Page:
[In November 1095, Pope Urban II delivered a famous sermon at the Council of
Clermont in which he called for Christians to unite and recapture the city of
Jerusalem from Muslims, inciting the First Crusade.]|
What Pope Urban II had in mind when he preached the First Crusade was, I think,
a variety of quite practical things. He hoped for the reunion of Christendom,
which at that time was divided between the Latin Church and the Greek Church.
He hoped also to recapture Jerusalem, which had been under Muslim rule for many
centuries. And it was also a matter of giving the largely unemployed and
over-aggressive nobility of France something to do, get them out of Europe and
stop them devastating the ... lands. All these factors played a part in his
mind. Whether he himself had any particular beliefs about the imminence of the
End, that's really doubtful. But that is what was read into his speech by many
uninformed people. ... He undoubtedly wanted the knights to go on this great
military expedition. He had not foreseen that they would be followed by a mass
of upstart peasantry. That, however, is what happened. And it was the
peasantry which wreaked the great destructions, the murder of the Jews all down
the Rhine and the savage assaults on Muslims by those who got to Jerusalem.
What had Urban offered to the knights? What kinds of incentives did he
Well, from his point of view, it was, I think, a matter of salvation, that they
could earn their eternal salvation in this way. What many of them looked
forward to was getting an estate somewhere in the Holy Land, which many of them
indeed managed to do.
Tell me about those hordes and masses who joined along. And tell me a
little bit about the destruction they wreaked, and where it happened, and about
the first mass killings of the Jews that took place.
The first mass killing of the Jews was carried out by the so-called People's
Crusade, which attached itself to the army of knights and followed on behind
them ... . They came largely from Flanders. [But] they proceeded down the
Rhine, where there had been large Jewish settlements, ever since Roman times,
the oldest Jewish settlements in Europe. And they were really destroyed by
these hordes, who felt that as a necessary preliminary to the Second Coming, it
was necessary to kill all Jews. This was not the official Church doctrine.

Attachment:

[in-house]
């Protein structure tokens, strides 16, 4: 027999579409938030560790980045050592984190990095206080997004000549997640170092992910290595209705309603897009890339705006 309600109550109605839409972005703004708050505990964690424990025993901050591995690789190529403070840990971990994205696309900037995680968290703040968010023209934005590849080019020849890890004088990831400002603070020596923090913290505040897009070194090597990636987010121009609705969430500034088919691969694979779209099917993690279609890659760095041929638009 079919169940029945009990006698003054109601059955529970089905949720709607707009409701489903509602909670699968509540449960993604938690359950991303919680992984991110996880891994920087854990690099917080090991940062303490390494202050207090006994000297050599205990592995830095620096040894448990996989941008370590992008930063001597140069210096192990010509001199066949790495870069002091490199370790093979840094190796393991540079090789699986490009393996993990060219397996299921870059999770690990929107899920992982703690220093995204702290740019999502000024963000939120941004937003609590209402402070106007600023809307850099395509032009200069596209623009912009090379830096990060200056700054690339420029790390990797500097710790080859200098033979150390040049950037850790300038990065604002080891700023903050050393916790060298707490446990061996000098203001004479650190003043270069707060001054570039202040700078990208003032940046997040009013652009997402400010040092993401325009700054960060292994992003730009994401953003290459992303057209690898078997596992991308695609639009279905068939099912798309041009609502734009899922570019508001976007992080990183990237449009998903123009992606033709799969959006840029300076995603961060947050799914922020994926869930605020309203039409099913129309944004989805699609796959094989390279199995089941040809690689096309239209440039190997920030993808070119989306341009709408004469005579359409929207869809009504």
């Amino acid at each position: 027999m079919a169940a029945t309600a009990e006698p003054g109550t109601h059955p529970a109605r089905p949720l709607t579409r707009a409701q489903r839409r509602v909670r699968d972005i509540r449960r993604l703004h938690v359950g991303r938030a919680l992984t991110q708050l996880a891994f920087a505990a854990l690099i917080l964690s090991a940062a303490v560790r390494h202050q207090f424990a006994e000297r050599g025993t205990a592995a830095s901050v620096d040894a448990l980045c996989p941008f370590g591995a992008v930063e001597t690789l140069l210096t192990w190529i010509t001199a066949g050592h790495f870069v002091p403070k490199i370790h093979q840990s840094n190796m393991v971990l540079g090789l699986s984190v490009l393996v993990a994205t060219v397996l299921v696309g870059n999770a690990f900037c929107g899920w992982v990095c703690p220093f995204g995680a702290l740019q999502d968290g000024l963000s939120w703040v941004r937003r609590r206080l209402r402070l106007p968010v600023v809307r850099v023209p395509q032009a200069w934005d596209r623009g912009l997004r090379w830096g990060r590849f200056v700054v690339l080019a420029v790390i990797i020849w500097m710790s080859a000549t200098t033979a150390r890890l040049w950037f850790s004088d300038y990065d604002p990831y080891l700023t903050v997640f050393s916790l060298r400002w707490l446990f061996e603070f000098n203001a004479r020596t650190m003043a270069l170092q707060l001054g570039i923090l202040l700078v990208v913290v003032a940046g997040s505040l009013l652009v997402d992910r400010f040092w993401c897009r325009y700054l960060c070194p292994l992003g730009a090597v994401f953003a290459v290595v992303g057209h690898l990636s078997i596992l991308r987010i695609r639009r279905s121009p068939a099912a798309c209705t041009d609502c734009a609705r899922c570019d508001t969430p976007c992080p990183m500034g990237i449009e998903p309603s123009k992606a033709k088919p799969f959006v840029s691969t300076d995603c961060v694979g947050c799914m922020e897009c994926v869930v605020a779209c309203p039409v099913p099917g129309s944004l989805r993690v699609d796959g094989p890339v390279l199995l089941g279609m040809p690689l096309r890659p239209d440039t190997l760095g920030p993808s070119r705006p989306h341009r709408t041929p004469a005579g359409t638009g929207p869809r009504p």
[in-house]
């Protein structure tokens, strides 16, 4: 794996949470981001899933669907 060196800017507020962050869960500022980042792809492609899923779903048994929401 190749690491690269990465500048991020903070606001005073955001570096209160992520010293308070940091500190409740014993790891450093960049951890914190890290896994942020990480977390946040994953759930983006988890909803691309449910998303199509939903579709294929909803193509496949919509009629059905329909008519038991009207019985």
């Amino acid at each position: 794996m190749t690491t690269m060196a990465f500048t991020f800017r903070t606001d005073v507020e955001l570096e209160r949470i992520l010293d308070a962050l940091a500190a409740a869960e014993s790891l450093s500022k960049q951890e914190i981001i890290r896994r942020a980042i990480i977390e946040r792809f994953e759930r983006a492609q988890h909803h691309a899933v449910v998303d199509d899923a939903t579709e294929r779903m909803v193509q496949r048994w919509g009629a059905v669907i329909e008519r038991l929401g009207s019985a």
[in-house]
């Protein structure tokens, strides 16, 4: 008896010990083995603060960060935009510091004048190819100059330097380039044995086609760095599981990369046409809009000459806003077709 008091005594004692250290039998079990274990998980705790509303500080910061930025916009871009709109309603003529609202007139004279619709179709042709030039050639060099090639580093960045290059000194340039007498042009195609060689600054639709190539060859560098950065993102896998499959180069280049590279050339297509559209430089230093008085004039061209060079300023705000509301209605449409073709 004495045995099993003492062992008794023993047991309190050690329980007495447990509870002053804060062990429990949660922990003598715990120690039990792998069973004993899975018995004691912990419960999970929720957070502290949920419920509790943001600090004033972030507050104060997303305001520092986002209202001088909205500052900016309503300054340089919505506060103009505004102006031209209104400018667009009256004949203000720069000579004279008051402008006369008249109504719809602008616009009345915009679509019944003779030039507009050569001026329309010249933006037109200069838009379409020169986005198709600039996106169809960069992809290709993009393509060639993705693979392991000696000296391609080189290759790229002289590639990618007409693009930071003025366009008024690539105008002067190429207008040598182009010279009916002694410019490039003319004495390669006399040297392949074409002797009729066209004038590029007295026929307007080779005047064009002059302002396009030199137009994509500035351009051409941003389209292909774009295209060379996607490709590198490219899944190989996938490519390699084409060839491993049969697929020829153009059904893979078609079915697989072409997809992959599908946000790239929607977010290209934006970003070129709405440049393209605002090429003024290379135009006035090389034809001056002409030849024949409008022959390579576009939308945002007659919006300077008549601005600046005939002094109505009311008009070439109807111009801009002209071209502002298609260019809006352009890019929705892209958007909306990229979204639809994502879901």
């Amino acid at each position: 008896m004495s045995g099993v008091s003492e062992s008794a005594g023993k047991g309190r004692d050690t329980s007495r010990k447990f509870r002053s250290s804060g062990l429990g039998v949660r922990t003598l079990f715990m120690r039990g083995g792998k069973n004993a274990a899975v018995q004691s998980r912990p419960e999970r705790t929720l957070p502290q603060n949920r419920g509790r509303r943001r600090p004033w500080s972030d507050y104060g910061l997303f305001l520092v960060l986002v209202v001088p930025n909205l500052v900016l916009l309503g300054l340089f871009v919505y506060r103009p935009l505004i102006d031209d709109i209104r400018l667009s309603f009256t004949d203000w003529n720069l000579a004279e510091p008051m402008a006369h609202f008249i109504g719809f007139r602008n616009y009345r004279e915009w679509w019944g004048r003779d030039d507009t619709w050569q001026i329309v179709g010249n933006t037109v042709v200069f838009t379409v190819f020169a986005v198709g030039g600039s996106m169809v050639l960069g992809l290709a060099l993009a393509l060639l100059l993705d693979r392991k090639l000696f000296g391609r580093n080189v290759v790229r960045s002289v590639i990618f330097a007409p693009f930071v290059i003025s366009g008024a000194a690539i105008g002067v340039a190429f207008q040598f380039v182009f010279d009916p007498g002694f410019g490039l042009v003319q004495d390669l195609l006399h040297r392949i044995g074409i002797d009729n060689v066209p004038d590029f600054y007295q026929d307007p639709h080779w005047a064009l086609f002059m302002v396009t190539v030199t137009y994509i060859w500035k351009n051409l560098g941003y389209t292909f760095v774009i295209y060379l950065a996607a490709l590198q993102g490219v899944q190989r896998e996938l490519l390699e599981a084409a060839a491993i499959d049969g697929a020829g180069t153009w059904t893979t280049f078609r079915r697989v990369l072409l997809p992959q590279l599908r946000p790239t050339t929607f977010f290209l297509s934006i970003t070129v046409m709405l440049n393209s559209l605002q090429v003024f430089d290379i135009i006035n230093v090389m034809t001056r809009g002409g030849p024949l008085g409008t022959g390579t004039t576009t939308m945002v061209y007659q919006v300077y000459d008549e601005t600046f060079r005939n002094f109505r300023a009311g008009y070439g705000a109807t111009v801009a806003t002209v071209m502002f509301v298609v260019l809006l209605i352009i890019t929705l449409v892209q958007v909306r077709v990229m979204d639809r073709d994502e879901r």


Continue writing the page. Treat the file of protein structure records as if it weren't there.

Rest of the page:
The official doctrine was that all Jews must be converted to Christianity
before the Second Coming. But one way of settling this matter was to kill
them, and there would be no unconverted Jewish left. And that's what they did,
in very horrible massacres ... .
I often describe the Crusades as the foreign policy of the new reformed papacy
of the late 11th and the 12th century. It was the
papacy's attempt to reunite Christendom by bringing Eastern Christians back and
by reconquering the Holy Land and especially the sacred city of Jerusalem from
Islam. And in that sense, it was the genius really of Urban II to create a new
form of lay piety. Whether we like this or not, it was an important form of
lay piety that combined holy war with the idea of pilgrimage, and perhaps with
certain eschatological and apocalyptic overtones, that so galvanized Europe
that hundreds of thousands went off marching to the East to recapture the
sacred apocalyptic city.
What are the apocalyptic overtones of the Crusades?
Some scholars have argued that the First Crusade was fundamentally an
apocalyptic event, and that those who went believed that they were initiating
the end times. I don't think the evidence supports that. One of the accounts
of Pope Urban's speech does indeed have him emphasizing apocalyptic motifs, but
that particular account of his speech was written some 15 years after the
speech. And we have five different accounts of his speech, and they all
emphasize different motifs. I do think the image of the apocalyptic city was
probably important for some of the Crusaders. But I think that the reconquest
of Jerusalem, the conquest in the year 1099 (we're just celebrating the
anniversary) did a lot for emphasizing the centrality of Jerusalem in later
apocalyptic traditions. And that may be the most important contribution of the
Crusades to the apocalyptic mentality of Europe. Not so much that the Crusade
itself was an apocalyptic event, the First Crusade; but that the reconquest of
Jerusalem emphasized its centrality. And then when Christians lost the city to
Saladin in 1187, the necessity of reconquering it often took apocalyptic
aspects or apocalyptic overtones.
Did Urban have a certain kind of war or crusader in mind?
Pope Urban wanted only the knightly class to go off on the Crusade, and he felt
that he was appealing to their religious motivation to become both pilgrims and
warriors. But what he got was something quite different. He got a vast mass
movement, which we know included many, many thousands of people who were not